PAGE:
“We are in virtual reality right here at Oculus Connect!”
On October 6, after days of mounting hints and rumors, Mark Zuckerberg took the stage at Oculus Connect 3 in San Jose, CA with big news to share. There were a variety of announcements throughout the keynote, by Zuckerberg and other Oculus executives, but the takeaway was simple: Oculus intends to build the Metaverse.
The Facebook CEO has made it clear since acquiring Oculus for $2 billion in 2014 that he sees VR as a medium with vast social potential, but the keynote at OC3 gave us a glimpse of his vision of Social VR. And it’s a bit different than what’s been depicted in the likes of Snow Crash or Ready Player One, most notable for its definitive push toward mixed reality (MR) — enmeshing interactive digital elements with “base” reality. So how exactly is this all going to come about, and what does it include?
An Oculus Avatar is your customizable, virtual self. You can tinker with a mix of different options for clothing, accessories, hairstyles, textures, and colors — with over a billion possible permutations. Avatar VR is ground zero of Oculus’s metaverse: it’s how you “embody” yourself in their social framework. Using Oculus Touch, the avatar can match your hand and body movements with cyberpunk surreality, and witnessing it happen offers an immediate sense of how “you” could exist in cyberspace.
Oculus Parties & Rooms
Once you’re all dressed up, you need somewhere to go. That’s where Parties and Rooms come in. Parties lets you start a voice call with up to eight people from anywhere in VR. Imagine chatting from within VR, as an avatar, with your real-life bestie…or vice versa. Meanwhile, Rooms gives you the chance to instantly meet up with your friends in VR. So, using your own Avatar, you can enter a Room with your pals, and then the lot of you can transport to a 360° video. When live 360° feeds become commonplace, this means you’ll be able to exist virtually, virtually anywhere, in real time. The video from VRScout below gives a clear sense of how it works.
Parties and Rooms will be available for Gear VR in the coming weeks, and for Rift in early 2017.
Better Tools, Cheaper Costs
Oculus’s push into Social VR is something we’ve been expecting for the past two years (given the apparent connection to the mightiest social network on the planet), but for it to take off, a few necessary things have to happen first. We need powerful solutions in our hardware and software — and at cheaper price points to boot — to make VR a plausible option for the average consumer. Oculus has a few ideas about how to make that happen. Since high-end VR continues to run on a tether, this means we need better, cheaper computers, so Oculus has announced Oculus Ready laptops (from AORUS, ASUS, Gigabyte, and Lenovo, all powered by NVIDIA) to join the family of Oculus Ready PCs announced earlier this year.
These computers are built to align with Asynchronous Spacewarp (ASW) — which in human-speak is a new technology that allows systems to deliver more fluid VR on less powerful hardware (numbers for this improved minimum specification can be found here). By working to drop the CPU and GPU requirements, Oculus makes itself available to a broader audience. For new customers, the AMD-based machine from Cyberpower they introduced to run Rift will retail for $499.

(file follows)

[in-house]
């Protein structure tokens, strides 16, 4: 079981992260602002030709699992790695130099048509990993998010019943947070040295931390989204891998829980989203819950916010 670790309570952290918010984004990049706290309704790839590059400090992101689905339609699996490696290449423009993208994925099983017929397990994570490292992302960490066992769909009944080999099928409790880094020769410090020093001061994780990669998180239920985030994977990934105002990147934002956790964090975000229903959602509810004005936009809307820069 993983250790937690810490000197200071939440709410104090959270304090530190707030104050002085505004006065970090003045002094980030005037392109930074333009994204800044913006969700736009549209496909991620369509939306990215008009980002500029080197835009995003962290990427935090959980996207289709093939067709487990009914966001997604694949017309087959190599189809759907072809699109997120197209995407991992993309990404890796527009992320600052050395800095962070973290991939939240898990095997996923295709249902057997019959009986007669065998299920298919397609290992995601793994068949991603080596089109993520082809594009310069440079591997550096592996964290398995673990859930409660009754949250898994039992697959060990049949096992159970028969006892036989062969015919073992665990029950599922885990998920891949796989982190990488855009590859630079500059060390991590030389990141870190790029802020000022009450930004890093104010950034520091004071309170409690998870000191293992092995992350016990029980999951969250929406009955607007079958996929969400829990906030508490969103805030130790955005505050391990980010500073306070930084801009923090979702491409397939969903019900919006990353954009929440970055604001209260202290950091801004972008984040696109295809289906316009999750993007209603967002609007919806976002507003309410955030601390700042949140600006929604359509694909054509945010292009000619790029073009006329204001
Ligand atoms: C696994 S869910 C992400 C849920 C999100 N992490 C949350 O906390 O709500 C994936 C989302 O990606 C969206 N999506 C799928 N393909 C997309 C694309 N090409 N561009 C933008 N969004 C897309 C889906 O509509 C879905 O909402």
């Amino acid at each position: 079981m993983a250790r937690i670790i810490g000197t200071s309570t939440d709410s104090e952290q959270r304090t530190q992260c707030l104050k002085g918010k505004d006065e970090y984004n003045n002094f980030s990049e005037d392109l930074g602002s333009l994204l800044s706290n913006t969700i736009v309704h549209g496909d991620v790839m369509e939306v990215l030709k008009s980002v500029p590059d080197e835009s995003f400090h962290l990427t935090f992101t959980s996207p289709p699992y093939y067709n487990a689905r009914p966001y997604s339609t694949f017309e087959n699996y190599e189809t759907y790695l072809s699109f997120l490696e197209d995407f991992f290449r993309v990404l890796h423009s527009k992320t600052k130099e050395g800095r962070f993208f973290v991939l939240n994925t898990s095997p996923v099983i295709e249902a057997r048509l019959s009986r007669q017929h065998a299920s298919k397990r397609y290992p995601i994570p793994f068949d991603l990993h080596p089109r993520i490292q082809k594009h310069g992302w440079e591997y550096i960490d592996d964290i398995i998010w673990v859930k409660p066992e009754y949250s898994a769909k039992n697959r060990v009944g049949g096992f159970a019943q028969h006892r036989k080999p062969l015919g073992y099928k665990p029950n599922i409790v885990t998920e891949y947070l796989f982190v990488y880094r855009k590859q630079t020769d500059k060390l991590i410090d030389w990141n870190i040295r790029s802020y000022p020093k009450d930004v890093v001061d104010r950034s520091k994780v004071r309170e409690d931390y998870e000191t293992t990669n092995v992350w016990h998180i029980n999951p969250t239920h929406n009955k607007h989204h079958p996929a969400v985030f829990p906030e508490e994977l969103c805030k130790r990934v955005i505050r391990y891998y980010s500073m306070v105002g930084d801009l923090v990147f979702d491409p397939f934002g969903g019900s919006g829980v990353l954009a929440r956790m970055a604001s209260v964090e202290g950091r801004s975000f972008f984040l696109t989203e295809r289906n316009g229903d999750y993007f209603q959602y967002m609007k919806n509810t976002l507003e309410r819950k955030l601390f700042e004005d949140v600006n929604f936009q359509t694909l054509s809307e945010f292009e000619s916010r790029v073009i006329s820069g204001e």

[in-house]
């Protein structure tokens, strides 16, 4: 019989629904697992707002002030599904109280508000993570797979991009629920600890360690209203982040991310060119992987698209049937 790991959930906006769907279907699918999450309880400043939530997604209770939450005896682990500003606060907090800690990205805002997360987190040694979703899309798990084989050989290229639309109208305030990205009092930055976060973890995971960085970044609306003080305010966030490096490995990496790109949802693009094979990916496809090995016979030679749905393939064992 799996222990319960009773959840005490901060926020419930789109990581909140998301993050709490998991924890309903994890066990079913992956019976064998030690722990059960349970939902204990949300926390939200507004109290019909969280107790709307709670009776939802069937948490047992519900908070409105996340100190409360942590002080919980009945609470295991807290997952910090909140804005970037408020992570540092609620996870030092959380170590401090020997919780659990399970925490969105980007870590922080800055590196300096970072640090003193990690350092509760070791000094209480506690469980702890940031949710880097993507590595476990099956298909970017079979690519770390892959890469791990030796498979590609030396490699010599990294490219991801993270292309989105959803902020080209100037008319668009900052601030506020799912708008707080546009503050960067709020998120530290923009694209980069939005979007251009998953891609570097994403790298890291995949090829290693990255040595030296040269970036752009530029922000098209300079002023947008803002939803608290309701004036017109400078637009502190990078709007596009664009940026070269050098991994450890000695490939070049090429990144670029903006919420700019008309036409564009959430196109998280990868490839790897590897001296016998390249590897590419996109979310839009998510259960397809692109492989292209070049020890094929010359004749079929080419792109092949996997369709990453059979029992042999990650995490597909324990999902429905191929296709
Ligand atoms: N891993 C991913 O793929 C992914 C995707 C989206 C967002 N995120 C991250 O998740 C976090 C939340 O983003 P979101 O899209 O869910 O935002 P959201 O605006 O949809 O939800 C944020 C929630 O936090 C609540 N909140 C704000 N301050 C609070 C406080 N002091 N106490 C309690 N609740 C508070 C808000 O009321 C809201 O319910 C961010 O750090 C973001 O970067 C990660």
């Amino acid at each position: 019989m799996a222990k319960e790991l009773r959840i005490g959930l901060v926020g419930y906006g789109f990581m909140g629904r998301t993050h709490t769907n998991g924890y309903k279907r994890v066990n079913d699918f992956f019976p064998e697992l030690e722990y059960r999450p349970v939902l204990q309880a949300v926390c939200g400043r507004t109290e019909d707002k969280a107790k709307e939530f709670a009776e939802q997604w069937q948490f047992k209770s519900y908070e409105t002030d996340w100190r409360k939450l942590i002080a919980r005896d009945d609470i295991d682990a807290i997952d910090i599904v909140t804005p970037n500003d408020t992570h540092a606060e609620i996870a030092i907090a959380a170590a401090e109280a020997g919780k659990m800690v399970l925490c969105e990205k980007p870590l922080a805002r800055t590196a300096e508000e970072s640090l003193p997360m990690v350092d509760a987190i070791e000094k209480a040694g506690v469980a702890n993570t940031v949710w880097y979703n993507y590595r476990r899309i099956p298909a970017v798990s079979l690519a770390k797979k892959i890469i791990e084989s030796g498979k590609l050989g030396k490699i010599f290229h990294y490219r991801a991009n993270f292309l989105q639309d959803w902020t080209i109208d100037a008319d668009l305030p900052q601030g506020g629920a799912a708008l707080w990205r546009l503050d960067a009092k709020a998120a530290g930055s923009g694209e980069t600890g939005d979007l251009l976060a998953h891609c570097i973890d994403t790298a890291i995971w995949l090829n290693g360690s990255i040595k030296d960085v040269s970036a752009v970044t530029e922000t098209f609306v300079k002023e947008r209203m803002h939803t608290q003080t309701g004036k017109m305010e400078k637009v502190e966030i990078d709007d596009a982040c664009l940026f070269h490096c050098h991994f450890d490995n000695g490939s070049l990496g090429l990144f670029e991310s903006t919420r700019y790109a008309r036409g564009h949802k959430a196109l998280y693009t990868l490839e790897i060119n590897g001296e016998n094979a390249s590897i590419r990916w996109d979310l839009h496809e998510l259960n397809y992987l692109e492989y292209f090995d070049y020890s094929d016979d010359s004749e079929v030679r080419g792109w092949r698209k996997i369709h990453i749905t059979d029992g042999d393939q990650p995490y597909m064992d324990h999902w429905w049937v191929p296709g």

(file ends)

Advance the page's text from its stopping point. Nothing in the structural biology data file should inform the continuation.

Cutting the Cord
The dream, of course, is to get high-end VR off the tether altogether. To that end, Oculus is developing Santa Cruz, a standalone headset that requires neither a cord nor a phone to run VR. It’s still in development, but early reviews of the prototype suggest a bright future for the HMD. When you consider how this system will dovetail with their developments in Social VR, the implications here are enormous.
The key to integrating all this amazing new tech lies in WebVR. This is why the likes of Envelop VR, JanusVR, Venn.Agency, Sketchfab, and many, many others who have been working in the WebVR space have been so well-received to date. Oculus is launching the developer preview of their Carmel VR web browser. When finished, this will be available to all Oculus users for their myriad web needs.
Growing the Ecosystem
The VR consumer base in the Western world isn’t yet able to sustain content production at the level it will in a few years, but the Oculus team isn’t about to sit around and twiddle their thumbs. They’ve already invested $250 million in VR content, and at OC3 they announced that they’ll be doubling that number. In seeking to draw out the best voices and perspectives from a variety of communities, they’re committing $10 million to diversity programs such as Launch Pad, VR for Good, Amplified New Voices, and the newly launched Diverse Filmmakers Project. For those hungry to learn how to start developing VR content, Oculus NextGen will offer Unity workshops and equipment to top universities to encourage VR content creation in the academy.
There were a few other notable announcements. The long-awaited Oculus Touch system was given official dates — the controllers are available for pre-order October 10 and will ship by December 6. The $199 price tag includes a two-game bundle of Unspoken and VR Sports Challenge. Arktika.1 from 4A Games, Lone Echo from Ready at Dawn, and Robo Recall from Epic Games were also announced as newly available Touch-enabled titles. Oculus Earphones, an earbud substitute for the existing over-ear option, will be available on the same dates as Touch for $49. The latest Oculus news and updates, including videos from OC3, can be found on their official website.
Next up: a recap of the top VR experiences we saw at OC3.